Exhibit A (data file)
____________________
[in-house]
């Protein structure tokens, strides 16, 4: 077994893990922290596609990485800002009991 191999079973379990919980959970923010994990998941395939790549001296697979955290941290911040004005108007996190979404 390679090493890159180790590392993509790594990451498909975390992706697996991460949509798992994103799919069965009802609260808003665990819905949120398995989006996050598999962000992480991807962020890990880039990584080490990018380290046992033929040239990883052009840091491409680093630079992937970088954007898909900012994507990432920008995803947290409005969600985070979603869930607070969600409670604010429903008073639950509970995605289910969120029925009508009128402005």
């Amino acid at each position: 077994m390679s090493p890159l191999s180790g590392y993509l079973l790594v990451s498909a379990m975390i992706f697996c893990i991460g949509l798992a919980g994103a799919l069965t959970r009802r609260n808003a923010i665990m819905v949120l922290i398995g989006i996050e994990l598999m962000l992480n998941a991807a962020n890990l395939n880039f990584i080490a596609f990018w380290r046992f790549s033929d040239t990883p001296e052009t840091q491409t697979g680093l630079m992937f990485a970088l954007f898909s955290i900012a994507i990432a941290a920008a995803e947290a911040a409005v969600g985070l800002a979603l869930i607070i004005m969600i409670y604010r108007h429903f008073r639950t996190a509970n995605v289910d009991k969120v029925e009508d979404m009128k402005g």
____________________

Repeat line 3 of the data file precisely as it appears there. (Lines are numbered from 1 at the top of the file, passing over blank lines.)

């Amino acid at each position: 077994m390679s090493p890159l191999s180790g590392y993509l079973l790594v990451s498909a379990m975390i992706f697996c893990i991460g949509l798992a919980g994103a799919l069965t959970r009802r609260n808003a923010i665990m819905v949120l922290i398995g989006i996050e994990l598999m962000l992480n998941a991807a962020n890990l395939n880039f990584i080490a596609f990018w380290r046992f790549s033929d040239t990883p001296e052009t840091q491409t697979g680093l630079m992937f990485a970088l954007f898909s955290i900012a994507i990432a941290a920008a995803e947290a911040a409005v969600g985070l800002a979603l869930i607070i004005m969600i409670y604010r108007h429903f008073r639950t996190a509970n995605v289910d009991k969120v029925e009508d979404m009128k402005g």